I doubt you’re trying to distinguish fox snakes from bull snakes by their appearance.
You don’t need help with that.
These two snake species look very different. They ‘re also different in behavior and temperament.
In other words: they’re easy to tell apart in every way.
But if you’re trying to decide which of these two would make a better pet, the answer is not so easy. Because they’re so different, each will appeal to a different type of owner.
The important thing is that both make good pets. But we don’t generally recommend either for beginners.
Read on to find out why and learn everything you need to know about the similarities and differences between bull snakes and fox snakes.
Table of Contents
- 1 Bull Snake Vs Fox Snake
- 2 Fox Snakes Vs Bull Snakes: Final Thoughts
Bull Snake Vs Fox Snake
Here is a quick comparison of bullsnakes and fox snakes. We’ll go into much more detail below the comparison table.
What Is A Fox Snake?
The fox snake is a species of rat snake. Two types of fox snakes live in North America; the western fox snake lives to the west of the Mississippi River, and the eastern fox snake to the east of the Mississippi.
As you can tell, the people in charge of naming snake species spent a lot of time pondering this one! More people keep the western version as a pet, so I’ll concentrate on that one here.
The western fox snake has a yellowish-brown body with dark brown splotches. Underneath, its belly sports a distinctive checkerboard pattern.
This snake’s head is sometimes a rusty red color. You can tell them apart from gopher snakes because they don’t have vertical bars on the upper lip.
Fox snakes aren’t venomous. They’re constrictors who choose a nice strong hug as their weapon of choice when it comes to killing their dinner.
These snakes eat birds, eggs, rodents, lizards, and even other snakes. They like to hang out on farms, where they have plenty of food and cover.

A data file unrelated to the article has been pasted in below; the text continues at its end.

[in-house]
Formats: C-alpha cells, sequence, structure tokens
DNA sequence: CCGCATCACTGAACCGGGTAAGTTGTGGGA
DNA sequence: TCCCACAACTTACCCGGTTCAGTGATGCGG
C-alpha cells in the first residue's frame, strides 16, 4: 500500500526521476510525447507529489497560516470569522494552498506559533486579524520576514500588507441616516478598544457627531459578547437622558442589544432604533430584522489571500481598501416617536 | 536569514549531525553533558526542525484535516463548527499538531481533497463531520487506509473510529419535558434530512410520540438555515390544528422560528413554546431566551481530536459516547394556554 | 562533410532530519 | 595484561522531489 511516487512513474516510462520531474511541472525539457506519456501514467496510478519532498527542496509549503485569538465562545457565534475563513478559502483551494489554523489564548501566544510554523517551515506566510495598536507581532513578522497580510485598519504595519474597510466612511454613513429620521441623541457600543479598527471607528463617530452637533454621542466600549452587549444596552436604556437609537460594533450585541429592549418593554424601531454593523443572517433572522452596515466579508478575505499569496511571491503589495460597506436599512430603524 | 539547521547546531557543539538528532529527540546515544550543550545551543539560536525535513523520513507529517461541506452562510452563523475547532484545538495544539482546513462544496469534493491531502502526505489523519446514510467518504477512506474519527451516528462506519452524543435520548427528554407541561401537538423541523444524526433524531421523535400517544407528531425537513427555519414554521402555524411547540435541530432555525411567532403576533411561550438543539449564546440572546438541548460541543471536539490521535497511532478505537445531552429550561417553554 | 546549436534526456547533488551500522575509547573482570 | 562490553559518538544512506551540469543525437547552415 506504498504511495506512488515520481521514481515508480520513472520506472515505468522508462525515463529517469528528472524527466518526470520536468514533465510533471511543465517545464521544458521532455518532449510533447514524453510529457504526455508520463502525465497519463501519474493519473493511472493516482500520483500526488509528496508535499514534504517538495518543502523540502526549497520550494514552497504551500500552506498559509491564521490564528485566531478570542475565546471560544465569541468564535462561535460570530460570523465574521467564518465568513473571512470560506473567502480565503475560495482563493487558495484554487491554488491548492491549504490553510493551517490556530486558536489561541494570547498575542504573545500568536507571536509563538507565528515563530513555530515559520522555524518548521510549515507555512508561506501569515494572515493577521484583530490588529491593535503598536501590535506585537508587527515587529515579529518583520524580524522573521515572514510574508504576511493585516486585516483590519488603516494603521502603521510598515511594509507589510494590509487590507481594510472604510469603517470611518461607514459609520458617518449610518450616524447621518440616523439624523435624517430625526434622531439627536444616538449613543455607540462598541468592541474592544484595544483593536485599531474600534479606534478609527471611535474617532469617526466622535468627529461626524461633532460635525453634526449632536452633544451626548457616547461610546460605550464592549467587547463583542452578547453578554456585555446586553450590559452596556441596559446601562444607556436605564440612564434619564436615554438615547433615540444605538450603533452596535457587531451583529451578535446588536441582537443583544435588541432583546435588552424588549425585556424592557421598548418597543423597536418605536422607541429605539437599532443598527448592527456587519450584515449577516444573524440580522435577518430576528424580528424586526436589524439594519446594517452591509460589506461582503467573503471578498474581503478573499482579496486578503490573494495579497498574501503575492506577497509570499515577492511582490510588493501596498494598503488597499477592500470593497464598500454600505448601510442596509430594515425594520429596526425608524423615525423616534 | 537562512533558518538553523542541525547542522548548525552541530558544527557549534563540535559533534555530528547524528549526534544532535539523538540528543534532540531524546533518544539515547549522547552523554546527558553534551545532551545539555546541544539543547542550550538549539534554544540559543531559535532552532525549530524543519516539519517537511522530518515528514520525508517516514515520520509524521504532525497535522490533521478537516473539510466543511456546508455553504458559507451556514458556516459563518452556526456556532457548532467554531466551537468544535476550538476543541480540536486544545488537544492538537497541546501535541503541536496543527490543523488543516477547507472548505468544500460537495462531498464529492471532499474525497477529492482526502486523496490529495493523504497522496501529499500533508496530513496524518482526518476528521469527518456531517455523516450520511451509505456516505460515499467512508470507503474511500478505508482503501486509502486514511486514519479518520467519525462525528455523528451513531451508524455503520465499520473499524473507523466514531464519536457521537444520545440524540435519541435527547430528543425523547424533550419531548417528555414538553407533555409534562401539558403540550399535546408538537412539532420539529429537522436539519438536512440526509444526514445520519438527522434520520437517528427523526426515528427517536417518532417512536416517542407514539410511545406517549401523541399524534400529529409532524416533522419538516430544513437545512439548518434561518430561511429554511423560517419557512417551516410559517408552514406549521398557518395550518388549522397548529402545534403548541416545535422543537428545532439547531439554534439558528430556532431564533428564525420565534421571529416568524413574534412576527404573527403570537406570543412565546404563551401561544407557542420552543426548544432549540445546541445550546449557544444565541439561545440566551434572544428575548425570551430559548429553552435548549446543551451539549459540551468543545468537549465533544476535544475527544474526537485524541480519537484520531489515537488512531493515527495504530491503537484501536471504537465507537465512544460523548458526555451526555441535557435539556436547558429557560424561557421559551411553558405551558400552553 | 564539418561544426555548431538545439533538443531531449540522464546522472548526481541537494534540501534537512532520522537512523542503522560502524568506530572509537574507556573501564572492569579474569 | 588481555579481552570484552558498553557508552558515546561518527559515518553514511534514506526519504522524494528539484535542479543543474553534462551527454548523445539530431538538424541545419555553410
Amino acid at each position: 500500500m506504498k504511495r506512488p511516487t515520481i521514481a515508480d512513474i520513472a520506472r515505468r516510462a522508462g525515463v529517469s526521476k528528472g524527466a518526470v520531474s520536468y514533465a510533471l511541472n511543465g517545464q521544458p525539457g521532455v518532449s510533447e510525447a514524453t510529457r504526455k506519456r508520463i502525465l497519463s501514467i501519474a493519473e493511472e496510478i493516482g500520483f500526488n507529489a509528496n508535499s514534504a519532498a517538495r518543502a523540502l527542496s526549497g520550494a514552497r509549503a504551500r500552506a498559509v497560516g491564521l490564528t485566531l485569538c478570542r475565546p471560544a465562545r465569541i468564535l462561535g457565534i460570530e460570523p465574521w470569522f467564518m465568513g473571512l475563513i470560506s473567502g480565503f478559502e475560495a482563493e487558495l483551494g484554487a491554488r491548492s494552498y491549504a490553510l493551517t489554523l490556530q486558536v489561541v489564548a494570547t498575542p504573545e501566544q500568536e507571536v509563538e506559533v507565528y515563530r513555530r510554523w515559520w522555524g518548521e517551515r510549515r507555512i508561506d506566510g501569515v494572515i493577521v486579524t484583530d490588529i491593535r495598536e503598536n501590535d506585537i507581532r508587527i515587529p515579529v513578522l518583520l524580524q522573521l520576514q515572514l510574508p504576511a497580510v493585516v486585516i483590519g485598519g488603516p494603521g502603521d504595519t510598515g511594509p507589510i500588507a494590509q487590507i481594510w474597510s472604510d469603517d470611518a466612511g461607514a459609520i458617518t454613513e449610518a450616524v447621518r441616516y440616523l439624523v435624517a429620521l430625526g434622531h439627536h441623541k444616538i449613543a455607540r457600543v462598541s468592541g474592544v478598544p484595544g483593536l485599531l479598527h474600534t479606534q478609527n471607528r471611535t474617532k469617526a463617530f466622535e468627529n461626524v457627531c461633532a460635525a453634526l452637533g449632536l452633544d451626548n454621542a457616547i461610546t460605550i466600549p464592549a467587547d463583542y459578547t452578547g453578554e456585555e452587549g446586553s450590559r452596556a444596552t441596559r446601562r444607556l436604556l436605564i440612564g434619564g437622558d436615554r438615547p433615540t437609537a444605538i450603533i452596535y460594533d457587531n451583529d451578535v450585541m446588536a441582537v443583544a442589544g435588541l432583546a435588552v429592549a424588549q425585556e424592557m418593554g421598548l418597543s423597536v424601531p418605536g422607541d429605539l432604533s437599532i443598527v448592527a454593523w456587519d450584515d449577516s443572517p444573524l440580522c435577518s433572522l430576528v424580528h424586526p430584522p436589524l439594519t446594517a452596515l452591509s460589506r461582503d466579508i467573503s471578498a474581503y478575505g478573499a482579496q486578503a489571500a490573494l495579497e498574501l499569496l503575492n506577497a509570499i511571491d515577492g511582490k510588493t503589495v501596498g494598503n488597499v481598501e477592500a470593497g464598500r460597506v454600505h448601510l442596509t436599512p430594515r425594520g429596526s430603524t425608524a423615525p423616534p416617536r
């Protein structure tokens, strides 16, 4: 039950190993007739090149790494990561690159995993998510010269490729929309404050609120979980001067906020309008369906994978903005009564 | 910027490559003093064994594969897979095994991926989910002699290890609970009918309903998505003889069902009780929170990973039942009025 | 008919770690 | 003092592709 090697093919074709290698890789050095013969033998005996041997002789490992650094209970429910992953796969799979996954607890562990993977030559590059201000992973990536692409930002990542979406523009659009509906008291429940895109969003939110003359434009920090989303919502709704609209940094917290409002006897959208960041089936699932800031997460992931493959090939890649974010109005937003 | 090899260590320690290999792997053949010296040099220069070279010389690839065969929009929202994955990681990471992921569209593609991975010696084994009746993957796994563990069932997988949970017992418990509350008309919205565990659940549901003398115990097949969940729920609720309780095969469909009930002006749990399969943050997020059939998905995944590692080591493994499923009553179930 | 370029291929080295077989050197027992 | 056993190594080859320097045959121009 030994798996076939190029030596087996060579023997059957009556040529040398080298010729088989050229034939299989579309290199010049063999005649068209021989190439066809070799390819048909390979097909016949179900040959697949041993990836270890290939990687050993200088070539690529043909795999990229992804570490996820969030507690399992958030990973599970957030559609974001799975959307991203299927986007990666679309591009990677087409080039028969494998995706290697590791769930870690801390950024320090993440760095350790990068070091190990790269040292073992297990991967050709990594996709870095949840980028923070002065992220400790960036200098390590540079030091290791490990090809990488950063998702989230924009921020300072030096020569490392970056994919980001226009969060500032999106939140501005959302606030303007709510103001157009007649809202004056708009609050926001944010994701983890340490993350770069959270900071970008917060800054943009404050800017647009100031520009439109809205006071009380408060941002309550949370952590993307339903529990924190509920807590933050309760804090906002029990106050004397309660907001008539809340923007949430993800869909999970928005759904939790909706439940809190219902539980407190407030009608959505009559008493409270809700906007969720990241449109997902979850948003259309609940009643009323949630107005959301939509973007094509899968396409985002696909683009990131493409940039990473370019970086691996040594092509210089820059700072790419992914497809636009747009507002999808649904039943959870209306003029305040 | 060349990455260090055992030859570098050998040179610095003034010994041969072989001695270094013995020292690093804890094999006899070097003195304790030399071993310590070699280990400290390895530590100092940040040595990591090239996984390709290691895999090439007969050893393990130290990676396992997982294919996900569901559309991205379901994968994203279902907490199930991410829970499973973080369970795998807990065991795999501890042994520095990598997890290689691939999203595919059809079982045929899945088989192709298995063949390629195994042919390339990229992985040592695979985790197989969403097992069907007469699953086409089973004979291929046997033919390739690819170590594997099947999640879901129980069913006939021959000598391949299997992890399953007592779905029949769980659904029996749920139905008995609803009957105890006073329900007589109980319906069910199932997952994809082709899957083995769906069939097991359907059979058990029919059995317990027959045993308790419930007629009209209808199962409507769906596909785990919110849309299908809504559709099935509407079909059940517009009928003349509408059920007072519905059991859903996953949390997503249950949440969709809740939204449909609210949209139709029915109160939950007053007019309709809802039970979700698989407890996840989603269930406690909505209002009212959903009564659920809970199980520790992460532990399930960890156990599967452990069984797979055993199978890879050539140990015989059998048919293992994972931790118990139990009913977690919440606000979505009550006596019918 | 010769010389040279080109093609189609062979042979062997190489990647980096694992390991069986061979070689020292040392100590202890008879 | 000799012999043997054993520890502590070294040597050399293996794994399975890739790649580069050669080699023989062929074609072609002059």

In the winter, the fox snake brumates underground. This means they lay in a sort of stupor, which is not exactly hibernation since they are still awake.
What Is A Bull Snake?
Bull snakes beat most other snakes in North America when it comes to size. Only the long indigo snake and some thick rattlesnakes might compare.
You can recognize a bull snake by its yellow body covered in dark splotches. Toward the tail, these splotches turn into bands.
There are three sets of spots on each side of its body. The belly is pale with sparse spots. A bull snake’s head comes to a point at the nose.
Bull snakes aren’t venomous either. They also like to squeeze their prey.
They will crush animals like moles, squirrels, birds, rats, and lizards before swallowing them. By comparison, a quick shot of venom might almost seem like a pleasant way to go.
How Are They Different?
The most obvious difference between the western fox snake and the bull snake is size. Adult male bull snakes can reach eight feet in length, while an adult male western fox snake only gets about half that long.
Bull snakes are usually very docile, which makes them easy to handle. Fox snakes like to hide out, but they’re also curious.
They will go exploring and sometimes climb trees. If you’re keeping a fox snake at home, make sure its tank has a secure, tight-fitting lid.